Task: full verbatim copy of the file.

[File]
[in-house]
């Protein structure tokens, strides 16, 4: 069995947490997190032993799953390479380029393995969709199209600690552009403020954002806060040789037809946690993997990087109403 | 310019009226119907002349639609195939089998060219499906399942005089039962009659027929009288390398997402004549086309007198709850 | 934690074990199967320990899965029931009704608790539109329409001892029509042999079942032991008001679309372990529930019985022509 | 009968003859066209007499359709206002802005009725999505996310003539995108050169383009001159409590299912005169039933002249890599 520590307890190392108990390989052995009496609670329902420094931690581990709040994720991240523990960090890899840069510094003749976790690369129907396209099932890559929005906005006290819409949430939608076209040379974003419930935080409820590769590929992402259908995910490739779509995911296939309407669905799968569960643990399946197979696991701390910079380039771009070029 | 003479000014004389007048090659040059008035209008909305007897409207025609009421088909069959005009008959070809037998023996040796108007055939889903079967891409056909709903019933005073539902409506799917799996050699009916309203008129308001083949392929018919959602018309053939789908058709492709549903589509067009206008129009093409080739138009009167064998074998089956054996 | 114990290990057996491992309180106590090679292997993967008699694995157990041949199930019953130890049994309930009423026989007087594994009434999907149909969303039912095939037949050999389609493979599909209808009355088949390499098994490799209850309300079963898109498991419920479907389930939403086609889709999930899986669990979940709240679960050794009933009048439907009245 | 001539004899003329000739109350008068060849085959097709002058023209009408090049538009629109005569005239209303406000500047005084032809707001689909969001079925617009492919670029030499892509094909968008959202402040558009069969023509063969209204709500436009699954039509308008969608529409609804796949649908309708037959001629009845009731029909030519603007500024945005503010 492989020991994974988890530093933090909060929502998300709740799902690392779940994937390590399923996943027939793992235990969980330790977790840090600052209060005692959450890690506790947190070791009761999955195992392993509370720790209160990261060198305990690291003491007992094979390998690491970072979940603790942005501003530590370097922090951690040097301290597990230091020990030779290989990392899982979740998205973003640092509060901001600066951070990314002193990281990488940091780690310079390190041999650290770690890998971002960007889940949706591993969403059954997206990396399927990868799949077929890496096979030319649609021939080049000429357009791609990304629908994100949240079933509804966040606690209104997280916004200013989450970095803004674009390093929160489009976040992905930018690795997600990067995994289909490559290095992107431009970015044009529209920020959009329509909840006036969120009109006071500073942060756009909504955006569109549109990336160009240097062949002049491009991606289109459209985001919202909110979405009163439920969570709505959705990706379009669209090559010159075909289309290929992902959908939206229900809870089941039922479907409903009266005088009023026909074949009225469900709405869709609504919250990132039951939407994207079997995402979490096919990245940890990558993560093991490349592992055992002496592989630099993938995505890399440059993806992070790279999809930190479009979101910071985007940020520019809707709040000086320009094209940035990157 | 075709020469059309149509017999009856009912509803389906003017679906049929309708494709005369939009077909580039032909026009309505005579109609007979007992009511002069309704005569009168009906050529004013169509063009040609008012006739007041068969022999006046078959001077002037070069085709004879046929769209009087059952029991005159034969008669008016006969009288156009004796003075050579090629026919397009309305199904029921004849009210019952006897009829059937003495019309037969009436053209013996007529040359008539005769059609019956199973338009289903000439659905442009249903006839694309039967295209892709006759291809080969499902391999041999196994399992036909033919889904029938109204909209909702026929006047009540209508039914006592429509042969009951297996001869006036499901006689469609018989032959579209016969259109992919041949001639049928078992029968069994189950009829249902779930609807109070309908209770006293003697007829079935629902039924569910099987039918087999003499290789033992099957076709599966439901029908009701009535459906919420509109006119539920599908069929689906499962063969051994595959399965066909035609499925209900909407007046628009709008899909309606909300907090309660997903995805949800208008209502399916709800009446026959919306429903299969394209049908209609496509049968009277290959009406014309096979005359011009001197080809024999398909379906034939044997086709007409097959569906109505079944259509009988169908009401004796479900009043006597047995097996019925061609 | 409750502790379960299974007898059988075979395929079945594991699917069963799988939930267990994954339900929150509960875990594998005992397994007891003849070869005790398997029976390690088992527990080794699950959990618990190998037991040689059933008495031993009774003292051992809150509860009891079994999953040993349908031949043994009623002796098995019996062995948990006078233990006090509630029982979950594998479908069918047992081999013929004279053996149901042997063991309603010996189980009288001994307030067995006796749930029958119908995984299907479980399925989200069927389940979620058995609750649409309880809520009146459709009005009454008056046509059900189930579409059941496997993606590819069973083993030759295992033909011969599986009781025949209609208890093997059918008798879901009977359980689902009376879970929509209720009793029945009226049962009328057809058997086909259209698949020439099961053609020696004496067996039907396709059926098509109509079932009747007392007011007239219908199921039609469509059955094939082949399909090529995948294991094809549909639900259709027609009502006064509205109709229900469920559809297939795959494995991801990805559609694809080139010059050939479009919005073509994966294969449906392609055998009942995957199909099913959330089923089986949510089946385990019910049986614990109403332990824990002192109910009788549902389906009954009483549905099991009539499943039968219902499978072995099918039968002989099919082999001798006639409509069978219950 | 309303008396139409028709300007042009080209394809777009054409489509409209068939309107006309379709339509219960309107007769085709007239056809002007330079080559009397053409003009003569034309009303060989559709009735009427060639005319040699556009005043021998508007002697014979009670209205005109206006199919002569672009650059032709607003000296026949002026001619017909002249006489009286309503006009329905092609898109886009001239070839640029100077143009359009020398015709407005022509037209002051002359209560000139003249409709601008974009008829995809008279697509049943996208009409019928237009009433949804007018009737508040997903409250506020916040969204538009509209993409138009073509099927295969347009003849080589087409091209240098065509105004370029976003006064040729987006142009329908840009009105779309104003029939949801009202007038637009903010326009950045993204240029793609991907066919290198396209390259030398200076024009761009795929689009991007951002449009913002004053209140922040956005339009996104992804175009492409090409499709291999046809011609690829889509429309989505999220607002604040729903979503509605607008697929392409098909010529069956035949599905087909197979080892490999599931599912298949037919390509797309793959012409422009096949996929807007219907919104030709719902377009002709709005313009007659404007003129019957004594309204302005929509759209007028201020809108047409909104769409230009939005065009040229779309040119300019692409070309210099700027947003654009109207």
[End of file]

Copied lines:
[in-house]
């Protein structure tokens, strides 16, 4: 069995947490997190032993799953390479380029393995969709199209600690552009403020954002806060040789037809946690993997990087109403 | 310019009226119907002349639609195939089998060219499906399942005089039962009659027929009288390398997402004549086309007198709850 | 934690074990199967320990899965029931009704608790539109329409001892029509042999079942032991008001679309372990529930019985022509 | 009968003859066209007499359709206002802005009725999505996310003539995108050169383009001159409590299912005169039933002249890599 520590307890190392108990390989052995009496609670329902420094931690581990709040994720991240523990960090890899840069510094003749976790690369129907396209099932890559929005906005006290819409949430939608076209040379974003419930935080409820590769590929992402259908995910490739779509995911296939309407669905799968569960643990399946197979696991701390910079380039771009070029 | 003479000014004389007048090659040059008035209008909305007897409207025609009421088909069959005009008959070809037998023996040796108007055939889903079967891409056909709903019933005073539902409506799917799996050699009916309203008129308001083949392929018919959602018309053939789908058709492709549903589509067009206008129009093409080739138009009167064998074998089956054996 | 114990290990057996491992309180106590090679292997993967008699694995157990041949199930019953130890049994309930009423026989007087594994009434999907149909969303039912095939037949050999389609493979599909209808009355088949390499098994490799209850309300079963898109498991419920479907389930939403086609889709999930899986669990979940709240679960050794009933009048439907009245 | 001539004899003329000739109350008068060849085959097709002058023209009408090049538009629109005569005239209303406000500047005084032809707001689909969001079925617009492919670029030499892509094909968008959202402040558009069969023509063969209204709500436009699954039509308008969608529409609804796949649908309708037959001629009845009731029909030519603007500024945005503010 492989020991994974988890530093933090909060929502998300709740799902690392779940994937390590399923996943027939793992235990969980330790977790840090600052209060005692959450890690506790947190070791009761999955195992392993509370720790209160990261060198305990690291003491007992094979390998690491970072979940603790942005501003530590370097922090951690040097301290597990230091020990030779290989990392899982979740998205973003640092509060901001600066951070990314002193990281990488940091780690310079390190041999650290770690890998971002960007889940949706591993969403059954997206990396399927990868799949077929890496096979030319649609021939080049000429357009791609990304629908994100949240079933509804966040606690209104997280916004200013989450970095803004674009390093929160489009976040992905930018690795997600990067995994289909490559290095992107431009970015044009529209920020959009329509909840006036969120009109006071500073942060756009909504955006569109549109990336160009240097062949002049491009991606289109459209985001919202909110979405009163439920969570709505959705990706379009669209090559010159075909289309290929992902959908939206229900809870089941039922479907409903009266005088009023026909074949009225469900709405869709609504919250990132039951939407994207079997995402979490096919990245940890990558993560093991490349592992055992002496592989630099993938995505890399440059993806992070790279999809930190479009979101910071985007940020520019809707709040000086320009094209940035990157 | 075709020469059309149509017999009856009912509803389906003017679906049929309708494709005369939009077909580039032909026009309505005579109609007979007992009511002069309704005569009168009906050529004013169509063009040609008012006739007041068969022999006046078959001077002037070069085709004879046929769209009087059952029991005159034969008669008016006969009288156009004796003075050579090629026919397009309305199904029921004849009210019952006897009829059937003495019309037969009436053209013996007529040359008539005769059609019956199973338009289903000439659905442009249903006839694309039967295209892709006759291809080969499902391999041999196994399992036909033919889904029938109204909209909702026929006047009540209508039914006592429509042969009951297996001869006036499901006689469609018989032959579209016969259109992919041949001639049928078992029968069994189950009829249902779930609807109070309908209770006293003697007829079935629902039924569910099987039918087999003499290789033992099957076709599966439901029908009701009535459906919420509109006119539920599908069929689906499962063969051994595959399965066909035609499925209900909407007046628009709008899909309606909300907090309660997903995805949800208008209502399916709800009446026959919306429903299969394209049908209609496509049968009277290959009406014309096979005359011009001197080809024999398909379906034939044997086709007409097959569906109505079944259509009988169908009401004796479900009043006597047995097996019925061609 | 409750502790379960299974007898059988075979395929079945594991699917069963799988939930267990994954339900929150509960875990594998005992397994007891003849070869005790398997029976390690088992527990080794699950959990618990190998037991040689059933008495031993009774003292051992809150509860009891079994999953040993349908031949043994009623002796098995019996062995948990006078233990006090509630029982979950594998479908069918047992081999013929004279053996149901042997063991309603010996189980009288001994307030067995006796749930029958119908995984299907479980399925989200069927389940979620058995609750649409309880809520009146459709009005009454008056046509059900189930579409059941496997993606590819069973083993030759295992033909011969599986009781025949209609208890093997059918008798879901009977359980689902009376879970929509209720009793029945009226049962009328057809058997086909259209698949020439099961053609020696004496067996039907396709059926098509109509079932009747007392007011007239219908199921039609469509059955094939082949399909090529995948294991094809549909639900259709027609009502006064509205109709229900469920559809297939795959494995991801990805559609694809080139010059050939479009919005073509994966294969449906392609055998009942995957199909099913959330089923089986949510089946385990019910049986614990109403332990824990002192109910009788549902389906009954009483549905099991009539499943039968219902499978072995099918039968002989099919082999001798006639409509069978219950 | 309303008396139409028709300007042009080209394809777009054409489509409209068939309107006309379709339509219960309107007769085709007239056809002007330079080559009397053409003009003569034309009303060989559709009735009427060639005319040699556009005043021998508007002697014979009670209205005109206006199919002569672009650059032709607003000296026949002026001619017909002249006489009286309503006009329905092609898109886009001239070839640029100077143009359009020398015709407005022509037209002051002359209560000139003249409709601008974009008829995809008279697509049943996208009409019928237009009433949804007018009737508040997903409250506020916040969204538009509209993409138009073509099927295969347009003849080589087409091209240098065509105004370029976003006064040729987006142009329908840009009105779309104003029939949801009202007038637009903010326009950045993204240029793609991907066919290198396209390259030398200076024009761009795929689009991007951002449009913002004053209140922040956005339009996104992804175009492409090409499709291999046809011609690829889509429309989505999220607002604040729903979503509605607008697929392409098909010529069956035949599905087909197979080892490999599931599912298949037919390509797309793959012409422009096949996929807007219907919104030709719902377009002709709005313009007659404007003129019957004594309204302005929509759209007028201020809108047409909104769409230009939005065009040229779309040119300019692409070309210099700027947003654009109207």